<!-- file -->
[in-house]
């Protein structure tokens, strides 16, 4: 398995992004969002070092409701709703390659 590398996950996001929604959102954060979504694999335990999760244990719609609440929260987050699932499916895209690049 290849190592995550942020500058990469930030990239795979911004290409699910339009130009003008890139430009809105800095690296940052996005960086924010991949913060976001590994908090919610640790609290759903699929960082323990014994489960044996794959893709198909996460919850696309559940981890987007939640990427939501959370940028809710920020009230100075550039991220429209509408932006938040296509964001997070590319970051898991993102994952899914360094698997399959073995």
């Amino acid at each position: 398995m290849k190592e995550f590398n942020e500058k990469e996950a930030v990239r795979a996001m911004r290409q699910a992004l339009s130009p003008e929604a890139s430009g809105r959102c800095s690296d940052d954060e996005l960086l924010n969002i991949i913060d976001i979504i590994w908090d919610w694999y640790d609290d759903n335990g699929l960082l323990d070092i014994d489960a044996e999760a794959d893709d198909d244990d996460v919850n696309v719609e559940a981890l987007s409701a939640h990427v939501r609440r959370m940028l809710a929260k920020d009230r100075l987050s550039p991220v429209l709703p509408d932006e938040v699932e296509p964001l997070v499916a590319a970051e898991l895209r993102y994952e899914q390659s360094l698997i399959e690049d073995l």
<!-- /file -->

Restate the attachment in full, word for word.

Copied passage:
[in-house]
């Protein structure tokens, strides 16, 4: 398995992004969002070092409701709703390659 590398996950996001929604959102954060979504694999335990999760244990719609609440929260987050699932499916895209690049 290849190592995550942020500058990469930030990239795979911004290409699910339009130009003008890139430009809105800095690296940052996005960086924010991949913060976001590994908090919610640790609290759903699929960082323990014994489960044996794959893709198909996460919850696309559940981890987007939640990427939501959370940028809710920020009230100075550039991220429209509408932006938040296509964001997070590319970051898991993102994952899914360094698997399959073995």
């Amino acid at each position: 398995m290849k190592e995550f590398n942020e500058k990469e996950a930030v990239r795979a996001m911004r290409q699910a992004l339009s130009p003008e929604a890139s430009g809105r959102c800095s690296d940052d954060e996005l960086l924010n969002i991949i913060d976001i979504i590994w908090d919610w694999y640790d609290d759903n335990g699929l960082l323990d070092i014994d489960a044996e999760a794959d893709d198909d244990d996460v919850n696309v719609e559940a981890l987007s409701a939640h990427v939501r609440r959370m940028l809710a929260k920020d009230r100075l987050s550039p991220v429209l709703p509408d932006e938040v699932e296509p964001l997070v499916a590319a970051e898991l895209r993102y994952e899914q390659s360094l698997i399959e690049d073995l």